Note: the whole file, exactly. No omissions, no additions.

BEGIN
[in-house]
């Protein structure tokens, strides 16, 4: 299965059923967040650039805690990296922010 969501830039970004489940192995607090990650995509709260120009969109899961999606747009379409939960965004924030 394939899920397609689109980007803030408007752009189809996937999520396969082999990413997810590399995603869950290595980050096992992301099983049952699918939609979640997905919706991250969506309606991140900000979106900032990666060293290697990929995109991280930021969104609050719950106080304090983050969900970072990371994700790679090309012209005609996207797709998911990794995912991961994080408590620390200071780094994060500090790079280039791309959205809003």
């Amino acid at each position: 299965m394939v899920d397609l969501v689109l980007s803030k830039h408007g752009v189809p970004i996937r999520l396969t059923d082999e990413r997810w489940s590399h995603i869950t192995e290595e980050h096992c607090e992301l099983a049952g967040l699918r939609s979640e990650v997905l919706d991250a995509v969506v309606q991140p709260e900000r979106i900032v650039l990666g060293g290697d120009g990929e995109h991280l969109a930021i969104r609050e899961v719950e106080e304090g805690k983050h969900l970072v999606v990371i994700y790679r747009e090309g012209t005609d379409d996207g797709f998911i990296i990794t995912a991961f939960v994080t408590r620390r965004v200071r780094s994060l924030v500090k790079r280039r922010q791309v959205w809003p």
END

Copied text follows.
[in-house]
């Protein structure tokens, strides 16, 4: 299965059923967040650039805690990296922010 969501830039970004489940192995607090990650995509709260120009969109899961999606747009379409939960965004924030 394939899920397609689109980007803030408007752009189809996937999520396969082999990413997810590399995603869950290595980050096992992301099983049952699918939609979640997905919706991250969506309606991140900000979106900032990666060293290697990929995109991280930021969104609050719950106080304090983050969900970072990371994700790679090309012209005609996207797709998911990794995912991961994080408590620390200071780094994060500090790079280039791309959205809003």
């Amino acid at each position: 299965m394939v899920d397609l969501v689109l980007s803030k830039h408007g752009v189809p970004i996937r999520l396969t059923d082999e990413r997810w489940s590399h995603i869950t192995e290595e980050h096992c607090e992301l099983a049952g967040l699918r939609s979640e990650v997905l919706d991250a995509v969506v309606q991140p709260e900000r979106i900032v650039l990666g060293g290697d120009g990929e995109h991280l969109a930021i969104r609050e899961v719950e106080e304090g805690k983050h969900l970072v999606v990371i994700y790679r747009e090309g012209t005609d379409d996207g797709f998911i990296i990794t995912a991961f939960v994080t408590r620390r965004v200071r780094s994060l924030v500090k790079r280039r922010q791309v959205w809003p």